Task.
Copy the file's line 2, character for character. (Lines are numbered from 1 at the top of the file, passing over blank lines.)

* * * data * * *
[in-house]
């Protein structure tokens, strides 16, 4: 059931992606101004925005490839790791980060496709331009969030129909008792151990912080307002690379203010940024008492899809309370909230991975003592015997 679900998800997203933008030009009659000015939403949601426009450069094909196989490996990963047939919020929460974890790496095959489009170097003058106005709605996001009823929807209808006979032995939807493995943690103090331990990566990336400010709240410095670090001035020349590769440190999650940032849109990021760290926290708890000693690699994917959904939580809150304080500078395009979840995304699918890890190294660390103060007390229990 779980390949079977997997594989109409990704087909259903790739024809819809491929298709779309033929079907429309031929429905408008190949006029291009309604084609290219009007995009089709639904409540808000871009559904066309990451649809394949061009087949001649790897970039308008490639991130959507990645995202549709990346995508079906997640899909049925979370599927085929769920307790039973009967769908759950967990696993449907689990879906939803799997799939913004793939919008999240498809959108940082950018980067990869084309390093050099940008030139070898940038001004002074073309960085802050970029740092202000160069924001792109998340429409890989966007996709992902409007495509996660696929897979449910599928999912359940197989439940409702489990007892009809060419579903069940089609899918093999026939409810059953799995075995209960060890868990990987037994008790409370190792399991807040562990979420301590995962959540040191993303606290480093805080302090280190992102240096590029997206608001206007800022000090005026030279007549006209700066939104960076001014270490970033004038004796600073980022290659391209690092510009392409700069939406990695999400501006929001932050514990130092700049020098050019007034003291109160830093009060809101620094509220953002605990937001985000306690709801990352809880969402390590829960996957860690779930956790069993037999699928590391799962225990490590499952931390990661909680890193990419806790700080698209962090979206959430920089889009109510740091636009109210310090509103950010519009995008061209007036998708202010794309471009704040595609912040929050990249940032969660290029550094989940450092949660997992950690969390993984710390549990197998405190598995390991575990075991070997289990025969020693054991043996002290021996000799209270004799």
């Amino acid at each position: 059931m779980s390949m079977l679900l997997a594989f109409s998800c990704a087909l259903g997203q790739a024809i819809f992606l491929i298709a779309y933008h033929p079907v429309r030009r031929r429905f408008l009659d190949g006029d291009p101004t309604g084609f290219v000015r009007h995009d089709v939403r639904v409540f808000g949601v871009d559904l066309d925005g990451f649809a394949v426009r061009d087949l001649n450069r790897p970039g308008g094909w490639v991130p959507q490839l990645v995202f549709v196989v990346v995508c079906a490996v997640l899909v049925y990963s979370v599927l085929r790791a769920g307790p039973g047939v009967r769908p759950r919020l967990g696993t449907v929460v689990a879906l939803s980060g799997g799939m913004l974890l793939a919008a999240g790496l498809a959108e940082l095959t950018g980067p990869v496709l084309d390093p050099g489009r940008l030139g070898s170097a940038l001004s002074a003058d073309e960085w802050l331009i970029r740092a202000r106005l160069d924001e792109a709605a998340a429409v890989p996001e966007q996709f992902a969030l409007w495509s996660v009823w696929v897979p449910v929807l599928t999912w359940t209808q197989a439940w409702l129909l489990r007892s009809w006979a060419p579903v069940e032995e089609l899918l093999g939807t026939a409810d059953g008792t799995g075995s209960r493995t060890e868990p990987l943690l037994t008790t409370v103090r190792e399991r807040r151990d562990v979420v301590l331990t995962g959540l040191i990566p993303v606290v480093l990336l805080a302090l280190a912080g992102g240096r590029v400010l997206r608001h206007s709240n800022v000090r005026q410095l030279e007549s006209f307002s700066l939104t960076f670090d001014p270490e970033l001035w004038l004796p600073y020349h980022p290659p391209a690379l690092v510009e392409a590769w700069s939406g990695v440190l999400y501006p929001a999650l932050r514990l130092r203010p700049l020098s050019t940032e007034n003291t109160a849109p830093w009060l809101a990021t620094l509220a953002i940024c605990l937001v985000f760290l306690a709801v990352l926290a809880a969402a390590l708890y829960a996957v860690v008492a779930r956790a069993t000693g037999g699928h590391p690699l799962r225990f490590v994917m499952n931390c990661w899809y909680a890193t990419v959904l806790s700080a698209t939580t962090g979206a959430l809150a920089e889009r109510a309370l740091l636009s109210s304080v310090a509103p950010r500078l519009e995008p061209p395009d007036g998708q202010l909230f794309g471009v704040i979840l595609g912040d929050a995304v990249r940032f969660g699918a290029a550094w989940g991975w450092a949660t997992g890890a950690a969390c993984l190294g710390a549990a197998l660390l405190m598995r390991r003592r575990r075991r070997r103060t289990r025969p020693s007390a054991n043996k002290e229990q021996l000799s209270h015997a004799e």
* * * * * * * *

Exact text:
């Protein structure tokens, strides 16, 4: 059931992606101004925005490839790791980060496709331009969030129909008792151990912080307002690379203010940024008492899809309370909230991975003592015997 679900998800997203933008030009009659000015939403949601426009450069094909196989490996990963047939919020929460974890790496095959489009170097003058106005709605996001009823929807209808006979032995939807493995943690103090331990990566990336400010709240410095670090001035020349590769440190999650940032849109990021760290926290708890000693690699994917959904939580809150304080500078395009979840995304699918890890190294660390103060007390229990 779980390949079977997997594989109409990704087909259903790739024809819809491929298709779309033929079907429309031929429905408008190949006029291009309604084609290219009007995009089709639904409540808000871009559904066309990451649809394949061009087949001649790897970039308008490639991130959507990645995202549709990346995508079906997640899909049925979370599927085929769920307790039973009967769908759950967990696993449907689990879906939803799997799939913004793939919008999240498809959108940082950018980067990869084309390093050099940008030139070898940038001004002074073309960085802050970029740092202000160069924001792109998340429409890989966007996709992902409007495509996660696929897979449910599928999912359940197989439940409702489990007892009809060419579903069940089609899918093999026939409810059953799995075995209960060890868990990987037994008790409370190792399991807040562990979420301590995962959540040191993303606290480093805080302090280190992102240096590029997206608001206007800022000090005026030279007549006209700066939104960076001014270490970033004038004796600073980022290659391209690092510009392409700069939406990695999400501006929001932050514990130092700049020098050019007034003291109160830093009060809101620094509220953002605990937001985000306690709801990352809880969402390590829960996957860690779930956790069993037999699928590391799962225990490590499952931390990661909680890193990419806790700080698209962090979206959430920089889009109510740091636009109210310090509103950010519009995008061209007036998708202010794309471009704040595609912040929050990249940032969660290029550094989940450092949660997992950690969390993984710390549990197998405190598995390991575990075991070997289990025969020693054991043996002290021996000799209270004799």